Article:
Ho boy, this thing has got a lot of rules. It’s got decent melee stats, but that’s not why you’re taking it. It is a perfect support piece for the army. It has a Fury aura and Inspiring, so it is keeping your Orcs in the fight. But its real power (and that’s saying a lot!) is in its spellcasting. With its Power of the Rift rule, you get an extra die per Core Riftforged unit within 6” for your Lightning Bolt, Bane Chant, and Host Shadowbeast spells. Its other special rule, Anvil of the Rift, lets you keep casting your buff spells on different units until you fail one, with one less die each time. This lets you put out four(!) Bane Chants and some extra Host Shadowbeasts a turn, from the one unit, for a reasonable price. This guy is a massive force multiplier and we think you’ll see this in a lot of lists. Luckily for the rest of us, it is limited to one per army.
The basic combat hero, the Stormbringer is relatively unremarkable with 5 Crushing Strength 2 attacks and Inspiring. He can take a mount (the unwinged Manticore). The most interesting thing is that he can take the unique Riftforged ability Stormstrike. Blast 2 on 6’s to hit isn’t anything to rely on, but means this chonky lad can reliably add a couple of damage to any fight.
The most combat-caster of all combat-casters, the standard profile of the Riftforger is not particularly notable. However, thanks to his Arcane Smithy ability, he can cast Bane Chant or Host Shadowbeast on himself whilst in combat! The latter will likely double his attacks, which when coupled with Stormstrike could produce quite the little damage powerhouse. The best thing is, if he’s not in combat he can still buff other units. A very useful smithy!
The primary spellcaster of the Riftforged Orcs, the Stormcaller comes with a built in Lightning Bolt. On top of this, he can purchase Icy Breath, Bane Chant, Blizzard, and Veil of Shadows, enabling both damage and support builds. Chuck him on a mount to get that extra height. Perhaps most interesting is that the Stormcaller has Defense 5, so he’s as immediately killable as a typical wizard.
Stormbringer on Winged Slasher
The Winged Slasher of the Riftforged Orcs is almost identical to the Winged Slasher of the Orcs. However, thanks to being Riftforged it has a breath attack, Stormbreath, which is well worth the 10 extra points this dragon costs by comparison. Gives the Stormbringer something to do between fights.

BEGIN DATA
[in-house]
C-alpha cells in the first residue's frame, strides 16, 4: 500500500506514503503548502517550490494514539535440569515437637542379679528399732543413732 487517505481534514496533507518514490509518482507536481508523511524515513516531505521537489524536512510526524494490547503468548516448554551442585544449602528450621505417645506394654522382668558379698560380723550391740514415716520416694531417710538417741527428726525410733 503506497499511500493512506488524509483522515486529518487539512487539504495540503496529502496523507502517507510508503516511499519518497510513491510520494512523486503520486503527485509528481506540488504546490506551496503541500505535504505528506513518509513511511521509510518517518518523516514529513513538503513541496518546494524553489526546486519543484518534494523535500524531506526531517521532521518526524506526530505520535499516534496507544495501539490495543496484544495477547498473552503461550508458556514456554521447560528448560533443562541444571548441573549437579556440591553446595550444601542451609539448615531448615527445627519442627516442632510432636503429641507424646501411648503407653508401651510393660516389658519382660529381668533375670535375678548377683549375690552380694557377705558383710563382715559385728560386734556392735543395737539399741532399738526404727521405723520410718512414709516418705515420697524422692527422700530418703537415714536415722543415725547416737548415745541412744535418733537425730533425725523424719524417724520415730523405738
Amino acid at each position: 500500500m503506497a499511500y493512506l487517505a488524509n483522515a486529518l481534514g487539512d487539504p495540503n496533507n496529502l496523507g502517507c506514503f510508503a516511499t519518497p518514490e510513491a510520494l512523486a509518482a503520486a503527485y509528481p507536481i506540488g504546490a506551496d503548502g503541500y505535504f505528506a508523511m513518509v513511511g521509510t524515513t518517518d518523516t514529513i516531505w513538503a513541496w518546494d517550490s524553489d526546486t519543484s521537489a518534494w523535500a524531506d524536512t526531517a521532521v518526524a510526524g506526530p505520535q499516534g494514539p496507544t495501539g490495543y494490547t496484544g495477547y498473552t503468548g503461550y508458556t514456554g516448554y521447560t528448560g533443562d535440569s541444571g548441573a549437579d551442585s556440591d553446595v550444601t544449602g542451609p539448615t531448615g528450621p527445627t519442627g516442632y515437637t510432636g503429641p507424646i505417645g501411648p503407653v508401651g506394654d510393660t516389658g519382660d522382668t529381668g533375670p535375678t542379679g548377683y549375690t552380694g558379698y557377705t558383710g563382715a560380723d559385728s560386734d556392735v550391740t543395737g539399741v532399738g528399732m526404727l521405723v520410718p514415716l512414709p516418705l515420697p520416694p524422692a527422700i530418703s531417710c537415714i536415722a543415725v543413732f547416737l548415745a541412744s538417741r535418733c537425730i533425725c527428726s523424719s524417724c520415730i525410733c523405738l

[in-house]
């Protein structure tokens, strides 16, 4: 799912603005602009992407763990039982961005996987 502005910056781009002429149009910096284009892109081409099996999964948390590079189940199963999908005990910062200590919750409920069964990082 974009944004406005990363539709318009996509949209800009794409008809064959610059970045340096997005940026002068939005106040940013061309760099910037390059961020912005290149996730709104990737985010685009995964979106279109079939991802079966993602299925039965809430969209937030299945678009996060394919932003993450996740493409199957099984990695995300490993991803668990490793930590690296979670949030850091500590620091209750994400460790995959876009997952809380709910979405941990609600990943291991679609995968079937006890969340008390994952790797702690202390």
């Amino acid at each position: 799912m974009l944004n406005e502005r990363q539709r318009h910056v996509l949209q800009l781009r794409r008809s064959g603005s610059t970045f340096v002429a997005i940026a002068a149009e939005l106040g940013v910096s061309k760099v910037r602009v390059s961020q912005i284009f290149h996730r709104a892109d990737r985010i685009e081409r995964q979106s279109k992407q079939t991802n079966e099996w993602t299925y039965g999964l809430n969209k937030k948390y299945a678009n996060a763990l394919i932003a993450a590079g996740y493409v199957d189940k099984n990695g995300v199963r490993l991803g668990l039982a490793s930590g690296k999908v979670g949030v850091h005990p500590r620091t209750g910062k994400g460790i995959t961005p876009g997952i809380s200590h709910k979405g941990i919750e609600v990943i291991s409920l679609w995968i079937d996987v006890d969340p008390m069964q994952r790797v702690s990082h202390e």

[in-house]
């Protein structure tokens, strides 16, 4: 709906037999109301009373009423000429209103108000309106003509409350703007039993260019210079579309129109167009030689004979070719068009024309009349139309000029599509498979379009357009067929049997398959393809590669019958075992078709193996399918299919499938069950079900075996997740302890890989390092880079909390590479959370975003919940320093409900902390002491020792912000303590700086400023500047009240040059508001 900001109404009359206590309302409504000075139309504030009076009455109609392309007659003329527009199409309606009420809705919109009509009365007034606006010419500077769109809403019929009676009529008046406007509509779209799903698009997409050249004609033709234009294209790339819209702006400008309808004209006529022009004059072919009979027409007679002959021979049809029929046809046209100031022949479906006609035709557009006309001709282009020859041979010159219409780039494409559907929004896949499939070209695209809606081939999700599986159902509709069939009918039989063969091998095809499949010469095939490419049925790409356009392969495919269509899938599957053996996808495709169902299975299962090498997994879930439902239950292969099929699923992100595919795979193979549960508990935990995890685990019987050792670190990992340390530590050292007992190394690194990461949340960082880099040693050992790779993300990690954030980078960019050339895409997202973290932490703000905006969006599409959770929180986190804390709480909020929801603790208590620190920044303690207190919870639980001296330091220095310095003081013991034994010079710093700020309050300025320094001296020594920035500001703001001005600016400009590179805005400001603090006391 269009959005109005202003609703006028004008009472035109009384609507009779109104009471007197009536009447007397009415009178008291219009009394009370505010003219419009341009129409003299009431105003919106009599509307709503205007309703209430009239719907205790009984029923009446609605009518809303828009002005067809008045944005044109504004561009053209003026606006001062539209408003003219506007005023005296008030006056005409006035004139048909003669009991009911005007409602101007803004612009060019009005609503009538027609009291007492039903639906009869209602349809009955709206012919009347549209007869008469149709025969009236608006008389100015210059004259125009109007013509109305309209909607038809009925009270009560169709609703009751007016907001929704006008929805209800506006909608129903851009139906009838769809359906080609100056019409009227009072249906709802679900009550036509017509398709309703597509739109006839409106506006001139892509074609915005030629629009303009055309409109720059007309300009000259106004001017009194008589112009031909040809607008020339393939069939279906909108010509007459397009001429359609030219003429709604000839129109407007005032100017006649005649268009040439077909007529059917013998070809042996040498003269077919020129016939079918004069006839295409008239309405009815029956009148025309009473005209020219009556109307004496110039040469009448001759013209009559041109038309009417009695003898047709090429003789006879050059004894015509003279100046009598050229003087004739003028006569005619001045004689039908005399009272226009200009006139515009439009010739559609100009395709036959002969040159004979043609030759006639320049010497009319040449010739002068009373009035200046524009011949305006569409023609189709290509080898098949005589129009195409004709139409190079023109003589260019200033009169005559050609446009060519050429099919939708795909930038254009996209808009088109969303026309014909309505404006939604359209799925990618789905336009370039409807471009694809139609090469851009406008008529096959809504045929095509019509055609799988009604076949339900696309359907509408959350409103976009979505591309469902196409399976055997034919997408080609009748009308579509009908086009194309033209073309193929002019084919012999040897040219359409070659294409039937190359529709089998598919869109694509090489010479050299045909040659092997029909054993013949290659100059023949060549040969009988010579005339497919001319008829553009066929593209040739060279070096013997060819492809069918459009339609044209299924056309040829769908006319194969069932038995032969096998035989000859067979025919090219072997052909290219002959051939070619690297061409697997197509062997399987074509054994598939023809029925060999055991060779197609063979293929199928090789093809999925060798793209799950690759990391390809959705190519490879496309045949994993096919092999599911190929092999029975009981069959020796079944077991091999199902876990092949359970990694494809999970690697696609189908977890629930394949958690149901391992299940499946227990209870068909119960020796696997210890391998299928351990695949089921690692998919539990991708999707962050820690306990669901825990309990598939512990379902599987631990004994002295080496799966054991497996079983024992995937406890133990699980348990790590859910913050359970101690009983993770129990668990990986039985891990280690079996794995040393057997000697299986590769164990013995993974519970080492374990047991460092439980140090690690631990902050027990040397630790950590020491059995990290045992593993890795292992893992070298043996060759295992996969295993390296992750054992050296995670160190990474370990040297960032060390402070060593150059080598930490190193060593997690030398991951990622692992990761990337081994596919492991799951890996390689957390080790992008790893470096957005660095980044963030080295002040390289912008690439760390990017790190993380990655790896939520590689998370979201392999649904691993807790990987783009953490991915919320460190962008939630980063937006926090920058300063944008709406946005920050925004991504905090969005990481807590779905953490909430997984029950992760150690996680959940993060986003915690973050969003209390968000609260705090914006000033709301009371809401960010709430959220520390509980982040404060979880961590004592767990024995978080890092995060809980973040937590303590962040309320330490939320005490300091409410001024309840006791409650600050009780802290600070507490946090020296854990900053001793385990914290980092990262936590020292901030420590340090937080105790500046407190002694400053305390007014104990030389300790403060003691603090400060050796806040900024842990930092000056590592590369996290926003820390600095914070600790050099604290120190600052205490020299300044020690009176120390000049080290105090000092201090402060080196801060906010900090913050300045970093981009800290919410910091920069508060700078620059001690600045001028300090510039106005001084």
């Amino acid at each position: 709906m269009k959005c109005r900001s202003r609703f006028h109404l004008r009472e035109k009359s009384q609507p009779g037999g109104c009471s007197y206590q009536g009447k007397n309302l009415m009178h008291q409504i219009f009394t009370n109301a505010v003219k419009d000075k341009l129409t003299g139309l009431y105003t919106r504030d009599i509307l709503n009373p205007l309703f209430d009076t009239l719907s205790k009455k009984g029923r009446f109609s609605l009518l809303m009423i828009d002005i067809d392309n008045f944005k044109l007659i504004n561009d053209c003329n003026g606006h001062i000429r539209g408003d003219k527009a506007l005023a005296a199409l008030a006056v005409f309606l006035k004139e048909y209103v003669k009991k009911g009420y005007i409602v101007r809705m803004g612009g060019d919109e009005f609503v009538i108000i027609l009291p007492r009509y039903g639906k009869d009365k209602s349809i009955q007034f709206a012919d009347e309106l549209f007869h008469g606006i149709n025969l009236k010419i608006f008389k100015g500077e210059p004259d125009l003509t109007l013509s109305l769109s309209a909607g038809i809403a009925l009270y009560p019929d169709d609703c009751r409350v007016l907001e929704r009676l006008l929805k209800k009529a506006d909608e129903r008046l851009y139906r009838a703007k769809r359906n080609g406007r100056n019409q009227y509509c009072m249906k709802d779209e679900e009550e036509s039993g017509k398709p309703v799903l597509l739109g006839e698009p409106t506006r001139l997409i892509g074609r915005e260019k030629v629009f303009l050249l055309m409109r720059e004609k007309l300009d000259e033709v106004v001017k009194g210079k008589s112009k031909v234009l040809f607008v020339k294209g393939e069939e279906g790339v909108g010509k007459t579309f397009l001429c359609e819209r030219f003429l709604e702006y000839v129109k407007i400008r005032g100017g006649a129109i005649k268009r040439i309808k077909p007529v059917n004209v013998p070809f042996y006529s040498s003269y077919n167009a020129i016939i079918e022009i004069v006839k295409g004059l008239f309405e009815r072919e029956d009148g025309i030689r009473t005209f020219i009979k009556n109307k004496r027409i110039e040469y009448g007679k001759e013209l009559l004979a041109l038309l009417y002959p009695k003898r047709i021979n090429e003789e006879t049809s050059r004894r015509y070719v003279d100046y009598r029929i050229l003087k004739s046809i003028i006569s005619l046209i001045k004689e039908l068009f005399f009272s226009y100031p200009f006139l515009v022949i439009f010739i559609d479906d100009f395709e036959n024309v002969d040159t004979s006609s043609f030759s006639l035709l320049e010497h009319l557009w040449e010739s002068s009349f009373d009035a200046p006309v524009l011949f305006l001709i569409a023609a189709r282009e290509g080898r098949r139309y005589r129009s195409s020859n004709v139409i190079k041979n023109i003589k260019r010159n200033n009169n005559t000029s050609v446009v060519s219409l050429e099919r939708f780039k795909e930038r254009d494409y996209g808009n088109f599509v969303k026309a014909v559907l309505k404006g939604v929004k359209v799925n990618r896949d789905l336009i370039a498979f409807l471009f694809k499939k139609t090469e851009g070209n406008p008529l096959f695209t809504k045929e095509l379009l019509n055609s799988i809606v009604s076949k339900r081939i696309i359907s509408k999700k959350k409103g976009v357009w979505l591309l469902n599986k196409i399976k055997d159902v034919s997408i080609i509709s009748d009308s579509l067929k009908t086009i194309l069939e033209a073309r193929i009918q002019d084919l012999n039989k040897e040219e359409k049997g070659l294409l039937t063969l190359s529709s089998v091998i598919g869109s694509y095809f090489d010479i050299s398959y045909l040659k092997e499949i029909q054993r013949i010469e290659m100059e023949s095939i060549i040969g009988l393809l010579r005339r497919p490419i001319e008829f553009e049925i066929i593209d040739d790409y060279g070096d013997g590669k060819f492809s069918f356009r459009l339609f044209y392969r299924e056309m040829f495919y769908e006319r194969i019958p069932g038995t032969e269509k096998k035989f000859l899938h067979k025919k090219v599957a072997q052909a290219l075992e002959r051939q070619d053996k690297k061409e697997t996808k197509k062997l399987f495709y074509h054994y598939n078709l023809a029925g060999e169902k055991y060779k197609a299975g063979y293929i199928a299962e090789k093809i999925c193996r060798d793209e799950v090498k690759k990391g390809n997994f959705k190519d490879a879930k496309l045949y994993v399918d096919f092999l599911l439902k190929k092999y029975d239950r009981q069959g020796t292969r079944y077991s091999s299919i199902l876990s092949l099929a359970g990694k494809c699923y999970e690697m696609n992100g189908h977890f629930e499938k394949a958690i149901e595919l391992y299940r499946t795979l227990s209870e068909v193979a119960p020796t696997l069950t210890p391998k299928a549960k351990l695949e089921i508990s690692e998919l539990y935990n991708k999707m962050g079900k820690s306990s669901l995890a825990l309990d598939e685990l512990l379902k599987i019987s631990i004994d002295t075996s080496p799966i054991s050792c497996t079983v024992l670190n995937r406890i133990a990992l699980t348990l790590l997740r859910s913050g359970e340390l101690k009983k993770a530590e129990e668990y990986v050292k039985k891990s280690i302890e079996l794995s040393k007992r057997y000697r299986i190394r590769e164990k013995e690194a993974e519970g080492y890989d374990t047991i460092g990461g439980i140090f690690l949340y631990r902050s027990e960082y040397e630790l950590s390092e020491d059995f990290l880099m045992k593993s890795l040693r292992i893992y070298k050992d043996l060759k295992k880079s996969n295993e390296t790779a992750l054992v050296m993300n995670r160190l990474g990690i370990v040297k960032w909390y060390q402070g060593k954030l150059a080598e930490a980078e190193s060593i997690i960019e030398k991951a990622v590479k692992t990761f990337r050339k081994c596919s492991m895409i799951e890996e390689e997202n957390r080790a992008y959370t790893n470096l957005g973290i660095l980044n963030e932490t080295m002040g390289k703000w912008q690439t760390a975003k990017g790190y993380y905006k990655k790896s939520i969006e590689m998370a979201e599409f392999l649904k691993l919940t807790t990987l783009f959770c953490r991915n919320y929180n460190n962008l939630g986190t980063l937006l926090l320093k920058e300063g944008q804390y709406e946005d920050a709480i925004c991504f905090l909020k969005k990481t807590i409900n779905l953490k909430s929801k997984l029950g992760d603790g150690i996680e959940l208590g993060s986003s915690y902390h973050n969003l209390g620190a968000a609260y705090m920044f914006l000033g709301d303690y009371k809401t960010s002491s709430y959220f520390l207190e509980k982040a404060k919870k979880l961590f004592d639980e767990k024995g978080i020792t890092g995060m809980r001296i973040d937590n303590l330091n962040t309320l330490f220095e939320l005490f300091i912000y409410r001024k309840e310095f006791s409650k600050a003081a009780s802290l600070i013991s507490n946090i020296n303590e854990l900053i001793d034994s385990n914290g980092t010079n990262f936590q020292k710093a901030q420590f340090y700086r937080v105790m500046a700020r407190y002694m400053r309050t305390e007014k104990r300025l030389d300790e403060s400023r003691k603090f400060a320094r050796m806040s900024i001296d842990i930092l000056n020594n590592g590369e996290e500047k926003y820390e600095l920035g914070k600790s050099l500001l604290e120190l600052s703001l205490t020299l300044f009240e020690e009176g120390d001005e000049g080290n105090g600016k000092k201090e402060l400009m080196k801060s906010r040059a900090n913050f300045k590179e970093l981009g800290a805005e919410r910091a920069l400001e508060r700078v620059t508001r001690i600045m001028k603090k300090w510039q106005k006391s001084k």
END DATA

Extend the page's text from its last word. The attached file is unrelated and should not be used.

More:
Stormbringer on Helstrike Manticore
The eternally useful ‘nimble-large-cavalry-hero’ brings all the goodness of the Helstrikers in a compact package. Although it only has 5 attacks, it does bring Brutal, so even his mere presence in a fight will be helpful. Good luck stopping this guy from hitting his targets.
The Thunderseer hero, Vohdler, is a monstrous infantry unit with 7 attacks at Crushing Strength 2; definitely not something to let into a flank. Unfortunately for any opponents, the combination of Nimble, Pathfinder and Visions from the Rift means he will have very little trouble getting into any flanks. Add to this a built in Defense 6 and Spellward, and it will be immensely difficult to remove this chap before he does some serious damage.
The Stormbringer hero, Thonaar, is not unlike a mounted Stormbringer with built in Stormstrike. Where Thonaar gets exciting is his unique ability, Thunderstruck. This makes his Stormstrike activate on 5+ rather than 6’s, and when an enemy is damaged they get -1 to hit in their next turn! Also he has one more attack than a Stormbringer. Not bad for only 15 points more.
The Iron Boots
Two regiments of Riftforged Legionaries and one regiment of Reborn Legionaries. All units get an extra nerve and the Reborn Legionaries get an aura of Wild Charge D3 for Orcs.
This is the perfect formation for an army that plans to mix in some Orc units with the Riftforged. We are talking Morax, Unforged Orcs, Fight Wagons and Gore Riders. All of these benefit from the Wild Charge aura immensely, getting those charges off potentially a turn earlier than usual. Unfortunately, this does not apply to the Riftforged themselves, as they do not have the Orcs keyword (they have graduated Riftforged school).
In our opinions, Mantic’s got a big hit with the mainline Riftforged Orc models; they look great, with a very heroic, elite style reminiscent of Warcraft orcs. This is reinforced by the superb range of hero models; each with just enough detail to be interesting, but not too busy. The support units had some variety to what would otherwise be just orcs, with Thunderseers and the Ambarox giving us a taste of the rest of the new releases (Stormforged Shrine, Riftwalkers, Storm Giant, etc).
In terms of army style, they’ll probably play similar to the current Orc lists, but much more elite; a strong infantry backbone supported by some incredibly smashy characters and monsters. You might even see a heavy flyer list, focusing on Riftwalkers and Helstrikers with some flying heroes thrown in. Regular Orcs won’t be neglected, either, as they find new roles in the Riftforged lists as many of their best units can be used; Morax are a great unit regardless of faction.
The Riftforged Orcs from Mantic have managed to reinvigorate what an orc can be, which is no mean feat considering the plethora of orcs in all the fictional universes. At first glance they seem derivative, but under the hood they certainly have a unique punchiness that only comes from adding a bit of the Rift to some Pnnithor orcs. We expect to see Riftforged armies sprout up all over the world, as is the case when a fancy new range hits the stores.